Area Forecast Discussion
Issued by NWS Mt. Holly, NJ

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000 FXUS61 KPHI 192011 AFDPHI Area Forecast Discussion National Weather Service Mount Holly NJ 411 PM EDT Wed Apr 19 2017 .SYNOPSIS...
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A front extending from the Northeast to the Great Lakes will remain nearly stationary through Thursday night. Low pressure will move from the central plains tonight to the Northeast on Friday, which will bring a cold front through the Mid-Atlantic by Friday night. Another low will progress from the southern plains to the southeastern U.S. through the weekend. High pressure then builds into the region by the middle of next week.
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&& .NEAR TERM /UNTIL 6 PM THIS EVENING/...
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High pressure centered over Atlantic Canada today will continue to pull away to the northeast tonight. The surface flow in our region is forecast to veer from the southeast and south to the south and southwest as a frontal boundary approaches from the northwest. The front was located in the eastern Great Lakes this afternoon. It should reach northeastern and central Pennsylvania toward daybreak. Warm advection aloft, ahead of the frontal boundary, should maintain clouds over our region into tonight. There is an increasing chance of showers for tonight across eastern Pennsylvania and northern and central New Jersey as the front draws closer to those areas. The cloud cover is expected to keep temperatures from dropping much for tonight. We anticipate lows to be mainly in the upper 40s in the elevated terrain of the Poconos and northern New Jersey, and in the 50s in the remainder of our forecast area.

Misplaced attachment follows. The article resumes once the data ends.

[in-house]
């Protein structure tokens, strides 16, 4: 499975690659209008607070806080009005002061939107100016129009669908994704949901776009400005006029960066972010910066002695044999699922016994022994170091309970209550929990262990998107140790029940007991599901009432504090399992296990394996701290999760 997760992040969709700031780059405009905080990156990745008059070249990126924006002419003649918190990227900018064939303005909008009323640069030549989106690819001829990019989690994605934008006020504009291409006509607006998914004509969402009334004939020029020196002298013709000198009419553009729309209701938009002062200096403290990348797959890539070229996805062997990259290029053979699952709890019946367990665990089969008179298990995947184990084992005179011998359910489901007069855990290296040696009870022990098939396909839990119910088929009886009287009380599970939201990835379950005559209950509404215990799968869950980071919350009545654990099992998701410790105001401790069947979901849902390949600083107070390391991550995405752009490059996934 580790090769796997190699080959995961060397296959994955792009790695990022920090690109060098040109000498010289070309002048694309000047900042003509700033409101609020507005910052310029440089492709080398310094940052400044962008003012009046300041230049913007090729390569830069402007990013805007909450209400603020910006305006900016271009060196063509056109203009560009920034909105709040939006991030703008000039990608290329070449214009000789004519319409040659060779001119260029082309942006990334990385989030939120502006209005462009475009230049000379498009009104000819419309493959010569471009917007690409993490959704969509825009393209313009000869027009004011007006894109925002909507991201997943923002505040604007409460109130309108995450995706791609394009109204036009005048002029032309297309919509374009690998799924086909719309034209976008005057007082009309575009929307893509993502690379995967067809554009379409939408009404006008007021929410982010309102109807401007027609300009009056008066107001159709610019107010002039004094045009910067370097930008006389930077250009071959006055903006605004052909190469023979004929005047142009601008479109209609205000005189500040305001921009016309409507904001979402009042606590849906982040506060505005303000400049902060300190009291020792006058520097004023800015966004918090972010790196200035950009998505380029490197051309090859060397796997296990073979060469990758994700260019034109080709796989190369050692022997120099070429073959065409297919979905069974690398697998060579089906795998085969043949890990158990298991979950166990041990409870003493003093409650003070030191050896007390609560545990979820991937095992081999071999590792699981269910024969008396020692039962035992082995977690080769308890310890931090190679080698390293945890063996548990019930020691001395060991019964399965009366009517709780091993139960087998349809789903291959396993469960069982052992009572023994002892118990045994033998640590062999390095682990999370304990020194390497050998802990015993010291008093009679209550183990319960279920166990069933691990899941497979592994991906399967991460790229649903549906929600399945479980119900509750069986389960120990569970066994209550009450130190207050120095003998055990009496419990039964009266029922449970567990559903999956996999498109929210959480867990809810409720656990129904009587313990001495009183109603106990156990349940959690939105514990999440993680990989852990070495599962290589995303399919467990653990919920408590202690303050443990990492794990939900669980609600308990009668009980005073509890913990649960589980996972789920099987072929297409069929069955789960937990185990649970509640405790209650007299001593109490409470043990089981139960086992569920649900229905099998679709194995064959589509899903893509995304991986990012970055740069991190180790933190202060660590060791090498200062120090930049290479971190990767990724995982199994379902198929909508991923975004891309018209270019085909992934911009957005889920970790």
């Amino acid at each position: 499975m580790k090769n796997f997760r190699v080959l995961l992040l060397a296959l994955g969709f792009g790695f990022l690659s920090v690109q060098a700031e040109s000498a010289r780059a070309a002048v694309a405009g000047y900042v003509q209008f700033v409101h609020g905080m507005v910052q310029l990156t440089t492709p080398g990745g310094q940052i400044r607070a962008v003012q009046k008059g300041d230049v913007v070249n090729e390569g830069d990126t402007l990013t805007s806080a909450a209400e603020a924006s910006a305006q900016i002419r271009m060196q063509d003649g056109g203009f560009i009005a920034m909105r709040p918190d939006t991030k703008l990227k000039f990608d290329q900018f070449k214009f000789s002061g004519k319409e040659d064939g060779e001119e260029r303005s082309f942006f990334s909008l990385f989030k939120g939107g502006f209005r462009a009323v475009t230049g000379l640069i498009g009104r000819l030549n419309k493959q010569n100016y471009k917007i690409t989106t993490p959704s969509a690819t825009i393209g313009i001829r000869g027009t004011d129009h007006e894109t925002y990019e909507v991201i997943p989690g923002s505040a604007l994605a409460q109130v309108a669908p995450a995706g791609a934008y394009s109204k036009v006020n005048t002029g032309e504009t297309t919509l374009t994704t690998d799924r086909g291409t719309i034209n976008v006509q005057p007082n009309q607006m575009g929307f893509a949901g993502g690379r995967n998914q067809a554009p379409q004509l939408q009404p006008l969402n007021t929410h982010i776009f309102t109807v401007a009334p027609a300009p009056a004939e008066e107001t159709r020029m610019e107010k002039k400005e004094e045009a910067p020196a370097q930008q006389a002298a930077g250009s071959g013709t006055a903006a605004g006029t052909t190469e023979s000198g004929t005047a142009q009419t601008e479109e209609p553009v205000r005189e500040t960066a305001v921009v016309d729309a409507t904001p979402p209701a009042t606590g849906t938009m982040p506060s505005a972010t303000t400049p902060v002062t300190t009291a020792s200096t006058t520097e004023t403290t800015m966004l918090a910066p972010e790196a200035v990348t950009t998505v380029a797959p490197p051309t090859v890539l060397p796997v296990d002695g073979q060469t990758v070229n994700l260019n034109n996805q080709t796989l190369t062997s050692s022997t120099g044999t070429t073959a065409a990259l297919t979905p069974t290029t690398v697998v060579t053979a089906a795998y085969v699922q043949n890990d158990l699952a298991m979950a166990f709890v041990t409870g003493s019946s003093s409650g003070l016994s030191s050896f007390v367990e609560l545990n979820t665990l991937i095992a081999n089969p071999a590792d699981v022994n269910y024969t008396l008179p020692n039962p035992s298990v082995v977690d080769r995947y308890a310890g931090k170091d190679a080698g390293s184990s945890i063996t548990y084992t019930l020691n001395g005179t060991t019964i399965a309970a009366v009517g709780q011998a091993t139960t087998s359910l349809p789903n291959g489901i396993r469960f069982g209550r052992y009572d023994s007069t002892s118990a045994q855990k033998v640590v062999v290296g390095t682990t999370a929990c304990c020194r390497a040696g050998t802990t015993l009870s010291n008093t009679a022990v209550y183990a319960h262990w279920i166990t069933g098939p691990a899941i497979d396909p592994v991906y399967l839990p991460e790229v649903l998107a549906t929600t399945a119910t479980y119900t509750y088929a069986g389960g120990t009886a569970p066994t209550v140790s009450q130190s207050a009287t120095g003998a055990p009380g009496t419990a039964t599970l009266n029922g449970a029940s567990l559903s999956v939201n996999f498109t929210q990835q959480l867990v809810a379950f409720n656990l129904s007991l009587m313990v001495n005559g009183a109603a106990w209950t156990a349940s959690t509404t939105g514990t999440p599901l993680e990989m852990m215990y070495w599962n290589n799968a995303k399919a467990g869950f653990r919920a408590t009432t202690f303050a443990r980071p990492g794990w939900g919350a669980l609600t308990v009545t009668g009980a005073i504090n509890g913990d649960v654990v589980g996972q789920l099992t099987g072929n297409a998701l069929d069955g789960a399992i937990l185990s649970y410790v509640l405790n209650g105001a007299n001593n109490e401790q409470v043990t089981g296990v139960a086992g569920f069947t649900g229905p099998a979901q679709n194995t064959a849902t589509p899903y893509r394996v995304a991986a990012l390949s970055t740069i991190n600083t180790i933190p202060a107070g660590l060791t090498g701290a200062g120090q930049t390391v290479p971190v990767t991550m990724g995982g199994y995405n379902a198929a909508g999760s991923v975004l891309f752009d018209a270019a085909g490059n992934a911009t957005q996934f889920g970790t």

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&& .SHORT TERM /6 PM THIS EVENING THROUGH 6 AM THURSDAY/...
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The progress of the frontal boundary is expected to slow across Pennsylvania and northern New Jersey on Thursday morning. A mid level short wave trough from the west is forecast to pass overhead around midday. Once the feature moves off the coast, it will help to pull the weakening front southward on Thursday afternoon. We continue to anticipate showers for Thursday morning in eastern Pennsylvania and New Jersey, as well as in northeastern Maryland and Delaware. The cloud cover should decrease somewhat in the wake of the mid level short wave. However, marginal instability is expected to develop from the Susquehanna River Valley of Pennsylvania down into the Chesapeake Bay region. As a result, there is a chance that showers and thunderstorms will develop in that area on Thursday afternoon possibly impacting the western and southwestern edge of our forecast area. Warm weather is expected to return for Thursday. Highs should favor the 70s with readings not forecast to get above the 60s at the shore and in the Poconos and far northern New Jersey. The wind should remain less than 12 MPH on Thursday. The direction is forecast to be variable in the morning with an onshore component developing in the afternoon.